Jackson Square was once a stretch of land where hundreds of homes and businesses had been demolished to make way for a major highway through Boston more than 50 years ago. But back then, community protest stopped the highway. And over the past decade and a half, a redevelopment plan has been bringing the neighborhood back to life one building at a time.
On Tuesday, officials gathered to cut a ceremonial red ribbon for the latest completed project: a mixed income apartment building at 250 Centre St., opposite the Jackson Square MBTA station. The building has 100 units, 76 of which are targeted to middle-income residents and low-income residents. That includes 15 apartments for those earning less than 30% of area median income (about $45,000 for a family of four). Officials stressed that income level included families coming out of homelessness, as well as service workers like teachers and firefighters.
“These folks will all live in the same building in a transit-oriented community which has incredible access to opportunity throughout the region,” said Andrew Waxman, of The Community Builders, the building’s developer.
The new apartment complex is part of the Jackson Square redevelopment plan, which was shaped by years of community input and includes multiple buildings and a new greenway. The plan covers roughly 11 acres where more than 50 years ago “hundreds of homes and businesses were razed to make way for an 8-lane extension of I-95 that was planned to stretch from Roxbury Crossing to Dedham,” according to the Jamaica Plain Neighborhood Development Corporation.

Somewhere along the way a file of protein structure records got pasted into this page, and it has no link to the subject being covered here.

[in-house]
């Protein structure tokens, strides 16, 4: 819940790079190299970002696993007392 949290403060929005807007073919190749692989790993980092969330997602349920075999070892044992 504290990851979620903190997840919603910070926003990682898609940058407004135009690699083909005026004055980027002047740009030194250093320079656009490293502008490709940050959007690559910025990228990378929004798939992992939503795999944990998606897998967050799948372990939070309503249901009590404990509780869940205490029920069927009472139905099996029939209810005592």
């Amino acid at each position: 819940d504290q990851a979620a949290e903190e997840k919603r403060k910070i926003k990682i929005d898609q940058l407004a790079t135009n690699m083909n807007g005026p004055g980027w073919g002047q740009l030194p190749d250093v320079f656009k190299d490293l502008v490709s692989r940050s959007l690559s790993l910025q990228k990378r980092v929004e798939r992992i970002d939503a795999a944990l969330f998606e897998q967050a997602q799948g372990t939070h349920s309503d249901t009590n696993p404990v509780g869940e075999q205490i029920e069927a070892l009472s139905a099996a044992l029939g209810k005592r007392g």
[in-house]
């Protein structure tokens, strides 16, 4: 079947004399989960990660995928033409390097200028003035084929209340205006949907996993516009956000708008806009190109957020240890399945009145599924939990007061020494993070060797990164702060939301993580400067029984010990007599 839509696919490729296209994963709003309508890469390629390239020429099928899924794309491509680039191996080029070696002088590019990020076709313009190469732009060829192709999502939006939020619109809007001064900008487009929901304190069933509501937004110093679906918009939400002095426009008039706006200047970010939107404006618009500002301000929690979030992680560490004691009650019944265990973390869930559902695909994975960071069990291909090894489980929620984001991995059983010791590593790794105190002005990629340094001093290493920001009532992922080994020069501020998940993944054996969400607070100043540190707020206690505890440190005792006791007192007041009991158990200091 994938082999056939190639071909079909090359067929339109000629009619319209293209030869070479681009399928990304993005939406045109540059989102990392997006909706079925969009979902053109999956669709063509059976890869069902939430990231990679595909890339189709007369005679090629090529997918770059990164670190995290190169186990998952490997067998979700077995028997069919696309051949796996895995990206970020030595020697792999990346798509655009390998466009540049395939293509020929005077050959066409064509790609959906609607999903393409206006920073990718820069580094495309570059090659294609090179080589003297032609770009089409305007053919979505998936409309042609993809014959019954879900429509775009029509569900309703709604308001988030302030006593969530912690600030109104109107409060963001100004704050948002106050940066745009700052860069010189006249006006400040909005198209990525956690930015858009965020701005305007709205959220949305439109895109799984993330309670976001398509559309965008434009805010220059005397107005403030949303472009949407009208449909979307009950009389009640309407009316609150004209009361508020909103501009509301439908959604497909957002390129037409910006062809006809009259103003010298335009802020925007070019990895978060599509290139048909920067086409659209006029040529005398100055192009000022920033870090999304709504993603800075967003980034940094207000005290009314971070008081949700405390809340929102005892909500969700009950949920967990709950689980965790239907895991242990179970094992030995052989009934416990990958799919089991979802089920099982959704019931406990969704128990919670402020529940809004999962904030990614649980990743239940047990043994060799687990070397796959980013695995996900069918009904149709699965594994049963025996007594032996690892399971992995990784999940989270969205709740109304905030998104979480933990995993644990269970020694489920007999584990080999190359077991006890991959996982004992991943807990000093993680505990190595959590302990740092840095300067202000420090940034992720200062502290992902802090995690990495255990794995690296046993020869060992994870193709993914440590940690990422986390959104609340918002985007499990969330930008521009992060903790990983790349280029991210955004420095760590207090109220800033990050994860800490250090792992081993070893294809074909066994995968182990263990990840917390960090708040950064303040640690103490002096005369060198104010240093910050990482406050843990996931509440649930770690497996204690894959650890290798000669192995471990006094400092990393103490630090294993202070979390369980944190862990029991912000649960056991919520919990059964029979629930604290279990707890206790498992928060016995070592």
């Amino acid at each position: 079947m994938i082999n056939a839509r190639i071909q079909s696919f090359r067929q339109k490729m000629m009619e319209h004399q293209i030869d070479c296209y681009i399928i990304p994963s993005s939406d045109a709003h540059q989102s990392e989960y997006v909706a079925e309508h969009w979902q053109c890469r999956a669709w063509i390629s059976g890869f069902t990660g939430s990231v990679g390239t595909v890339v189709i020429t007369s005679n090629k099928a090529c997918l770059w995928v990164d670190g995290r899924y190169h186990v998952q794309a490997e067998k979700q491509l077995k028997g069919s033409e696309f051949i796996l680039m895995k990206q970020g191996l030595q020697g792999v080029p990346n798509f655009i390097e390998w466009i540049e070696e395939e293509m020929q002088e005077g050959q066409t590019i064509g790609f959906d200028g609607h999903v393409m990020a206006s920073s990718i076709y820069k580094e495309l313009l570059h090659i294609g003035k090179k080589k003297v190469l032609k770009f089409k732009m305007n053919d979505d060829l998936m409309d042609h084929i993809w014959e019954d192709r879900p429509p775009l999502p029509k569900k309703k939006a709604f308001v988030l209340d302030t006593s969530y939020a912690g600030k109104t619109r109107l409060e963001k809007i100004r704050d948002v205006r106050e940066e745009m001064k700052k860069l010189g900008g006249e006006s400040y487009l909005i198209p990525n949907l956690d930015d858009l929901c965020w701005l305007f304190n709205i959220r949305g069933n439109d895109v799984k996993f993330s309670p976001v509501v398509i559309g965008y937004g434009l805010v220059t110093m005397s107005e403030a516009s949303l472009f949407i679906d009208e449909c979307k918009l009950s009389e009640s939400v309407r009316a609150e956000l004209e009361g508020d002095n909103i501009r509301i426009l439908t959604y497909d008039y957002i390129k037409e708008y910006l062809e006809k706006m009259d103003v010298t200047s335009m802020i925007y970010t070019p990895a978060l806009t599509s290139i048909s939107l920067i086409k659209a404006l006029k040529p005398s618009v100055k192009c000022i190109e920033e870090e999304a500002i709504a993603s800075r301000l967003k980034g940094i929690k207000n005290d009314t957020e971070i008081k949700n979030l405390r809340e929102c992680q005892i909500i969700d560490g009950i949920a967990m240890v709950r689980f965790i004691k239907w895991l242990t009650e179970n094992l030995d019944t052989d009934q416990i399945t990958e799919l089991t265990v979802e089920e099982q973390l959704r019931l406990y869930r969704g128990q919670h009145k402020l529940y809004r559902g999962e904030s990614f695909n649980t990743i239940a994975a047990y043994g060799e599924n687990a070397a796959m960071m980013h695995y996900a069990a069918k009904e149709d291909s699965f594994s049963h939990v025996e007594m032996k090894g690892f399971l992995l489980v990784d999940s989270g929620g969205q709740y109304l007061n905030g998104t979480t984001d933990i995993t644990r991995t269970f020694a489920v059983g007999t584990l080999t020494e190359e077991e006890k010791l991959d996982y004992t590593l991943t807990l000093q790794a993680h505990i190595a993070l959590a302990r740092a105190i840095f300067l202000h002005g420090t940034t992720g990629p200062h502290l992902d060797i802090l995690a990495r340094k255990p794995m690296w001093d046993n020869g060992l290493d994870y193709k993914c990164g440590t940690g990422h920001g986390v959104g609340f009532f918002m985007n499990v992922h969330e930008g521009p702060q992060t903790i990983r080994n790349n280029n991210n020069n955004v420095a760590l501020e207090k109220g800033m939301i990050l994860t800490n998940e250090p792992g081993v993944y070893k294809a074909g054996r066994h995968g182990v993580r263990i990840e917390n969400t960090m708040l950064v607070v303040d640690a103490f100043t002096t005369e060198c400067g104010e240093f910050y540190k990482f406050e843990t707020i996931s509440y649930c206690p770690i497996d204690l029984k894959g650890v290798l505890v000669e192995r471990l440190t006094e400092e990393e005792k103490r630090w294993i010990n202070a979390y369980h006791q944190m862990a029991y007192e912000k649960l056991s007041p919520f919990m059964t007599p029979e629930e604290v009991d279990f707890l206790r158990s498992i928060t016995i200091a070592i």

Project participants said the plan was knitting the community back together.
“It was an absolute deconstruction of what we know today to be the most important thing that people value, which is their home, their community, their neighbors. And we lost all of that,” said Terona Ellis of JPDNC. “And that’s why this moment is so important for someone to say, ‘Hey, I came from a shelter, I have a place for my family, I have a place that belongs to me.’”
JPNDC along with Urban Edge, The Community Builders and the Hyde Square Task Force have already completed several buildings included in the plan along Amory and Centre streets. Several other components of the plan are in progress, including the redevelopment of Mildred Hailey apartments, a large public housing complex.
The 250 Centre building has features you’d expect to find in a luxury development: a coworking space, an outdoor terrace overlooking the neighborhood, a 24-hour fitness center, and apartments with in-unit laundry.
It takes a complex patchwork of funding to build mixed-income housing like 250 Centre. The new building came to fruition through a mix of funds, including the federal and state low-income housing tax credit, as well as financial support from nearly a dozen participants including the City of Boston Mayor's Office of Housing, Executive Office of Housing and Livable Communities, MassHousing Finance Agency, and Santander Bank.
Massachusetts Secretary of Housing Ed Augustus, who attended the ribbon-cutting ceremony and toured the new building, called the Jackson Square redevelopment plan “the poster child for what we should be doing.”
“This is not something that was hatched at the State House or City Hall or anywhere else, it was hatched in this neighborhood by the people who live here and the people who had lived here about what they wanted this to be,” Augustus said.
“We can absolutely restore the community’s voice here, and that’s what we’ve done, and we’re really proud of that,” said Ellis.